The Many Applications of High-Power Laser Illumination

High-power laser illumination has several unique features that facilitate the acquisition of critical measurements across various industrial and scientific applications. It is the perfect light source for high-speed cameras as well as for machine vision cameras.

Laser lighting allows for the visualization of applications that otherwise can be impossible to capture with traditional light sources such as LED or halogen lamps. Diode laser illumination has particular characteristics that make it well-suited for the visualization of various applications.

Firstly, the light is extremely monochromatic, which allows for the elimination of thermal radiation or chromatic aberrations. Secondly, laser illumination can produce high-power pulses of short duration, which facilitates the precise visualization of small and fast objects at greater resolutions without generating motion blur.

Therefore, eradicating motion blur is still possible regardless of the camera shutter, as the exposure is set in relation to the laser pulse duration. Moreover, laser light can be fiber-coupled which can be extremely useful in certain scenarios, for instance where space is limited.

All of these properties make diode lasers excellent light sources across various demanding processes such as welding, combustion, explosions, ballistics, flow and shockwave studies.

It is possible control diode lasers with high levels of precision. This facilitates the generation of short pulses which are crucial for eliminating motion blur.

Motion blur occurs when the object is moving too fast for the camera shutter. Therefore, combining short pulses with high output-power ensures that diode lasers are ideal light sources in ballistics, flows, and shockwave studies.

The remainder of this article will seek to outline the various applications of high-power laser illumination.

The Ability to See Through Heat

When it comes to imaging bright processes such as welding, combustion, or explosions, the camera sensor can easily become completely saturated due to a large amount of process light. Moreover, there are different ways to eliminate process light in order to make details visible.

The first step towards the reduction of process light is filtering - neutral density or narrow band filters can be used to accommodate this. Neutral density filters are able to reduce brightness evenly over a broad spectral band. Therefore they produce darker images but do not influence the relative brightness of objects in the images.  

This means that the brightest object in the image will be the brightest visible. As an example, in arc welding, it is possible to reduce the brightness of the arc with the application of neutral density filters, but at the same time, the entire image would become very dark. Conversely, narrow band filters only allow a very narrow range of wavelengths to pass through to the camera. If the proper filter is selected, a considerable portion of process light can be eliminated.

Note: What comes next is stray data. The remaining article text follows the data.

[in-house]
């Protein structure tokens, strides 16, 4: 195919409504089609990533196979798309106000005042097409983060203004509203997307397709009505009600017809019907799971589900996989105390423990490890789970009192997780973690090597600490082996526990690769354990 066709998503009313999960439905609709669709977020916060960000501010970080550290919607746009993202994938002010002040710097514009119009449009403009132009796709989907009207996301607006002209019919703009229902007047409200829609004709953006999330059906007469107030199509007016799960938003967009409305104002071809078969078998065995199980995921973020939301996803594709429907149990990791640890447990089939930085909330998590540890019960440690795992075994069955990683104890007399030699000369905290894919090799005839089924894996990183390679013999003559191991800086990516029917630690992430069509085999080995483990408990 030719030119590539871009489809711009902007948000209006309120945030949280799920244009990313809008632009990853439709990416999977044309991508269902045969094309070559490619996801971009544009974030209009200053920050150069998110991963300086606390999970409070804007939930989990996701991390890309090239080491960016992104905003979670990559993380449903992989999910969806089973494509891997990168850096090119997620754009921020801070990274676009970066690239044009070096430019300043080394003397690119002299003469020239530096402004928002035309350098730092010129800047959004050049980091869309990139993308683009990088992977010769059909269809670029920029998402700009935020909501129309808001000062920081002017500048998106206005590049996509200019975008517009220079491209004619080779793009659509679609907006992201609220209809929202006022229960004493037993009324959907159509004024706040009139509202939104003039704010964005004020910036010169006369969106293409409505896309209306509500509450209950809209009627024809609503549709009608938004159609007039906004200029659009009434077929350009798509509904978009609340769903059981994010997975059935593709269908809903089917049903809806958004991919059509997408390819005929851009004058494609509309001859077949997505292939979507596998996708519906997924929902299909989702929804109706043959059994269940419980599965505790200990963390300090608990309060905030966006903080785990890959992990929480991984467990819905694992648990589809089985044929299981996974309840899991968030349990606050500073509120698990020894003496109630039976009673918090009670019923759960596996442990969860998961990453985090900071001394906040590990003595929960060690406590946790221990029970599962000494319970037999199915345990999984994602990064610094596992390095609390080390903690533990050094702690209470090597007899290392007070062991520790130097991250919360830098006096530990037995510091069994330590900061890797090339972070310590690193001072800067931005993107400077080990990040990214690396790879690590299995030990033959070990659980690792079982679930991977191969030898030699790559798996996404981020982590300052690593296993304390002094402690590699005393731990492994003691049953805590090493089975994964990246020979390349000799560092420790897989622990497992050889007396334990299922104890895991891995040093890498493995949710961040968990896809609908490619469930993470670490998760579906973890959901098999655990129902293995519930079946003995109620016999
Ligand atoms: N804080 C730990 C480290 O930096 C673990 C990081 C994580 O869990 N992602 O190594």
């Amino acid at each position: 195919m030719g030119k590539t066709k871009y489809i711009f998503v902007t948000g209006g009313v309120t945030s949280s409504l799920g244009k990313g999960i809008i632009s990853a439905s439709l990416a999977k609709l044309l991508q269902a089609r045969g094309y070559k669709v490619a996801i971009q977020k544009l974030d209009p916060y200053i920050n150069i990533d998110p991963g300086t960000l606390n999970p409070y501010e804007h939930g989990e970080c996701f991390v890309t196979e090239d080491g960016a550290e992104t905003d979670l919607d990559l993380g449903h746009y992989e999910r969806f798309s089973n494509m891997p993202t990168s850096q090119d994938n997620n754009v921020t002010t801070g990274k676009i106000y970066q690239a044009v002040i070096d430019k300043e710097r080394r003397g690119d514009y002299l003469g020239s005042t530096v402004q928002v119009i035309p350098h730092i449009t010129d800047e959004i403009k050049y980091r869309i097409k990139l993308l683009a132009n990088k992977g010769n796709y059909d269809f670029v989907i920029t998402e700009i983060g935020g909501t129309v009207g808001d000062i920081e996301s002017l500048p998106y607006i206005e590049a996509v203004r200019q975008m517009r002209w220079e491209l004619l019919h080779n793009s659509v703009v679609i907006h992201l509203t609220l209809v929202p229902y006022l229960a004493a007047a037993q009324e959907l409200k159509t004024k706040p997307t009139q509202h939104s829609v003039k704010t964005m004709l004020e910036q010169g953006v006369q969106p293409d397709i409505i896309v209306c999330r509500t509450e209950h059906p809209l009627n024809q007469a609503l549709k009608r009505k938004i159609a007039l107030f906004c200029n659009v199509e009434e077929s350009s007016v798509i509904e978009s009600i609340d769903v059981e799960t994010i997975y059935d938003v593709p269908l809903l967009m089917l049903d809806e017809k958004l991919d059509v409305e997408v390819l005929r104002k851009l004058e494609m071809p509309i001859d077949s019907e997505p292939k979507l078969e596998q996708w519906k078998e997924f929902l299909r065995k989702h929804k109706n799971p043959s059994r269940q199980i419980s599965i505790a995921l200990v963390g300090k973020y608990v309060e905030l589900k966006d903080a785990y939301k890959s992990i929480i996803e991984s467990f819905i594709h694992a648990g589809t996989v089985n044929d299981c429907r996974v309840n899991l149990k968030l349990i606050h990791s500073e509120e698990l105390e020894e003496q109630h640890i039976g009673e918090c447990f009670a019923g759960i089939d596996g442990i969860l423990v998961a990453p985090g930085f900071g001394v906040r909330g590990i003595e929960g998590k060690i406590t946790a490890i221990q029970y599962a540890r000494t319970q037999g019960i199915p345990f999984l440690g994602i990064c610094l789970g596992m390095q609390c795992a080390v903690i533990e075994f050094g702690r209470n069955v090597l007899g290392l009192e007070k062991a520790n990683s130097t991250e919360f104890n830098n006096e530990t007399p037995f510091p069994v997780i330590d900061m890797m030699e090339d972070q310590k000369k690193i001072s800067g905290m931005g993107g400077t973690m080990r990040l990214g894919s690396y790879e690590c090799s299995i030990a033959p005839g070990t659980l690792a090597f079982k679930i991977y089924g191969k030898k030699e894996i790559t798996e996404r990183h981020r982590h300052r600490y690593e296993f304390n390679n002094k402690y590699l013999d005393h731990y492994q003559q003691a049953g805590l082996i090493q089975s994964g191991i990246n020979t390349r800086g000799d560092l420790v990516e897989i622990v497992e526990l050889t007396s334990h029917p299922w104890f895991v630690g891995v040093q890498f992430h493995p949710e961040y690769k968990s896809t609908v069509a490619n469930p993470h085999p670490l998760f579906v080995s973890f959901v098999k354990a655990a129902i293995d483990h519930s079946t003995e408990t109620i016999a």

By actively illuminating the object using narrow band light matching with the transmission band of the filter, the object can be illuminated in a controlled manner while simultaneously eliminating thermal light.

Another key element in the imaging of bright processes is the camera exposure time. The longer the camera allows light to pass through, the brighter the image. Therefore short camera exposure time is preferred when imaging bright objects.

As laser illumination can produce enough power to illuminate the object with an extremely short pulse, laser illumination allows for the use of short camera exposure time.

Moreover, due to the high brightness of laser illumination, the light can be focused on the desirable area efficiently, thus highlighting the advantages of laser illumination when compared to traditional light sources.

With active pulsed laser illumination, short camera exposure time, and optimized narrow band filtering, it is possible to realize the optimal image quality for light emitting and bright processes. This technique is well-suited for use in high-speed cameras as well as in machine vision cameras.

The image below displays the effects of no filtering (left), filtering without laser illumination (middle), and filtering with laser illumination (right):

TIG welding process imaged at 1.000 fps

Figure 1. TIG welding process imaged at 1.000 fps. (Images courtesy of Nobby Tech, Japan)

Freeze the Motion

Various industrial and scientific processes involve the use of small and fast-moving objects. As the velocity of the object increases, there will be a concurrent increase in the amount of motion blur for fixed camera exposure time and optical magnification. Motion blur leads to a reduction in the amount of information in the images.